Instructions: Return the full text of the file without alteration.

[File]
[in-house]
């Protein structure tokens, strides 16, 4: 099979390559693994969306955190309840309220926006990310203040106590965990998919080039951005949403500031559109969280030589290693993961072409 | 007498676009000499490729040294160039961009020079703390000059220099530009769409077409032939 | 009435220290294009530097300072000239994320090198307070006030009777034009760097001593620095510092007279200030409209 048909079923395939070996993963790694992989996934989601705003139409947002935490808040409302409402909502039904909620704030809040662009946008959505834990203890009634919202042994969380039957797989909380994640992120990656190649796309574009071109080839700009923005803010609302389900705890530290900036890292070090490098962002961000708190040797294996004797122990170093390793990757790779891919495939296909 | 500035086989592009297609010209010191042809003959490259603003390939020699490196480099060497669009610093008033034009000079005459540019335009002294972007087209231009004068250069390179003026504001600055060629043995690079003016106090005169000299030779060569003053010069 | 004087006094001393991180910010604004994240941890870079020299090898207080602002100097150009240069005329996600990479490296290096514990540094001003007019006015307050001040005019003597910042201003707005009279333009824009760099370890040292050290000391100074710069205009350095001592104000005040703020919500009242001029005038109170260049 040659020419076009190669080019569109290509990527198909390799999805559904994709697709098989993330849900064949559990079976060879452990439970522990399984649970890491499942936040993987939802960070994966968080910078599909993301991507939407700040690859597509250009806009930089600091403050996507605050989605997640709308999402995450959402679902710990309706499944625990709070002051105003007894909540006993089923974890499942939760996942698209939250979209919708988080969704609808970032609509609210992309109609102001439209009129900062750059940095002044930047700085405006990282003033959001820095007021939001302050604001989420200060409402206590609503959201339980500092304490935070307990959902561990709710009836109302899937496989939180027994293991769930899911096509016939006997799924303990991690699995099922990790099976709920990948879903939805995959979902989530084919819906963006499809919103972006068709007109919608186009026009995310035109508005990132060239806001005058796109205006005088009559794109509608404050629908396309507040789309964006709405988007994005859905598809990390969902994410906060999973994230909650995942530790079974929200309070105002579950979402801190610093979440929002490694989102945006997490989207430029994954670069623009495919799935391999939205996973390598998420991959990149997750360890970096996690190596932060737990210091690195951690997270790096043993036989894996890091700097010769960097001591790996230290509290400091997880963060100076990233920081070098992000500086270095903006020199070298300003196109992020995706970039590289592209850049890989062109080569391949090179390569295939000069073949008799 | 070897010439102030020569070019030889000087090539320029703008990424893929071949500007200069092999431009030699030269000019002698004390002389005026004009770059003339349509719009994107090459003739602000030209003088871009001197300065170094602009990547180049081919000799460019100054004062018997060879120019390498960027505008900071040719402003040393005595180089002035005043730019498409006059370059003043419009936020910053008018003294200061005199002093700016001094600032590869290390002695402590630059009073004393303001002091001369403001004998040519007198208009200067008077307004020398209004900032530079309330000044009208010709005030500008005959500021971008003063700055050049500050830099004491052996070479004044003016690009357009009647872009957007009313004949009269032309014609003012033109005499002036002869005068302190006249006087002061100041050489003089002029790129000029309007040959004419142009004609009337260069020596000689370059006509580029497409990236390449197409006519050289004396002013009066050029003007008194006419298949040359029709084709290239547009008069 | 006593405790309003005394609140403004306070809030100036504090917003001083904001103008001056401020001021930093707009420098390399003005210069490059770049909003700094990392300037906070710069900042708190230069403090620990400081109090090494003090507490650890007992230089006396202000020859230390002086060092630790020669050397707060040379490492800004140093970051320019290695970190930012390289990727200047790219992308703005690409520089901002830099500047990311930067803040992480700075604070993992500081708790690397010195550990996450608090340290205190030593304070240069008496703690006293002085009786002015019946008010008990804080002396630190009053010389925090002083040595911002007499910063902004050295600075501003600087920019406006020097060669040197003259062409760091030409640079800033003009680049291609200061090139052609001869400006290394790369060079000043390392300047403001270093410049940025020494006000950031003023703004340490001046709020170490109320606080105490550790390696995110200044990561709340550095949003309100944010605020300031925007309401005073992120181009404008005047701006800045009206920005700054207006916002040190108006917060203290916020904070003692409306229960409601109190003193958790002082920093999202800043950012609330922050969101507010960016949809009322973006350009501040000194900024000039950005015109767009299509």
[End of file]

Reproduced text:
[in-house]
């Protein structure tokens, strides 16, 4: 099979390559693994969306955190309840309220926006990310203040106590965990998919080039951005949403500031559109969280030589290693993961072409 | 007498676009000499490729040294160039961009020079703390000059220099530009769409077409032939 | 009435220290294009530097300072000239994320090198307070006030009777034009760097001593620095510092007279200030409209 048909079923395939070996993963790694992989996934989601705003139409947002935490808040409302409402909502039904909620704030809040662009946008959505834990203890009634919202042994969380039957797989909380994640992120990656190649796309574009071109080839700009923005803010609302389900705890530290900036890292070090490098962002961000708190040797294996004797122990170093390793990757790779891919495939296909 | 500035086989592009297609010209010191042809003959490259603003390939020699490196480099060497669009610093008033034009000079005459540019335009002294972007087209231009004068250069390179003026504001600055060629043995690079003016106090005169000299030779060569003053010069 | 004087006094001393991180910010604004994240941890870079020299090898207080602002100097150009240069005329996600990479490296290096514990540094001003007019006015307050001040005019003597910042201003707005009279333009824009760099370890040292050290000391100074710069205009350095001592104000005040703020919500009242001029005038109170260049 040659020419076009190669080019569109290509990527198909390799999805559904994709697709098989993330849900064949559990079976060879452990439970522990399984649970890491499942936040993987939802960070994966968080910078599909993301991507939407700040690859597509250009806009930089600091403050996507605050989605997640709308999402995450959402679902710990309706499944625990709070002051105003007894909540006993089923974890499942939760996942698209939250979209919708988080969704609808970032609509609210992309109609102001439209009129900062750059940095002044930047700085405006990282003033959001820095007021939001302050604001989420200060409402206590609503959201339980500092304490935070307990959902561990709710009836109302899937496989939180027994293991769930899911096509016939006997799924303990991690699995099922990790099976709920990948879903939805995959979902989530084919819906963006499809919103972006068709007109919608186009026009995310035109508005990132060239806001005058796109205006005088009559794109509608404050629908396309507040789309964006709405988007994005859905598809990390969902994410906060999973994230909650995942530790079974929200309070105002579950979402801190610093979440929002490694989102945006997490989207430029994954670069623009495919799935391999939205996973390598998420991959990149997750360890970096996690190596932060737990210091690195951690997270790096043993036989894996890091700097010769960097001591790996230290509290400091997880963060100076990233920081070098992000500086270095903006020199070298300003196109992020995706970039590289592209850049890989062109080569391949090179390569295939000069073949008799 | 070897010439102030020569070019030889000087090539320029703008990424893929071949500007200069092999431009030699030269000019002698004390002389005026004009770059003339349509719009994107090459003739602000030209003088871009001197300065170094602009990547180049081919000799460019100054004062018997060879120019390498960027505008900071040719402003040393005595180089002035005043730019498409006059370059003043419009936020910053008018003294200061005199002093700016001094600032590869290390002695402590630059009073004393303001002091001369403001004998040519007198208009200067008077307004020398209004900032530079309330000044009208010709005030500008005959500021971008003063700055050049500050830099004491052996070479004044003016690009357009009647872009957007009313004949009269032309014609003012033109005499002036002869005068302190006249006087002061100041050489003089002029790129000029309007040959004419142009004609009337260069020596000689370059006509580029497409990236390449197409006519050289004396002013009066050029003007008194006419298949040359029709084709290239547009008069 | 006593405790309003005394609140403004306070809030100036504090917003001083904001103008001056401020001021930093707009420098390399003005210069490059770049909003700094990392300037906070710069900042708190230069403090620990400081109090090494003090507490650890007992230089006396202000020859230390002086060092630790020669050397707060040379490492800004140093970051320019290695970190930012390289990727200047790219992308703005690409520089901002830099500047990311930067803040992480700075604070993992500081708790690397010195550990996450608090340290205190030593304070240069008496703690006293002085009786002015019946008010008990804080002396630190009053010389925090002083040595911002007499910063902004050295600075501003600087920019406006020097060669040197003259062409760091030409640079800033003009680049291609200061090139052609001869400006290394790369060079000043390392300047403001270093410049940025020494006000950031003023703004340490001046709020170490109320606080105490550790390696995110200044990561709340550095949003309100944010605020300031925007309401005073992120181009404008005047701006800045009206920005700054207006916002040190108006917060203290916020904070003692409306229960409601109190003193958790002082920093999202800043950012609330922050969101507010960016949809009322973006350009501040000194900024000039950005015109767009299509």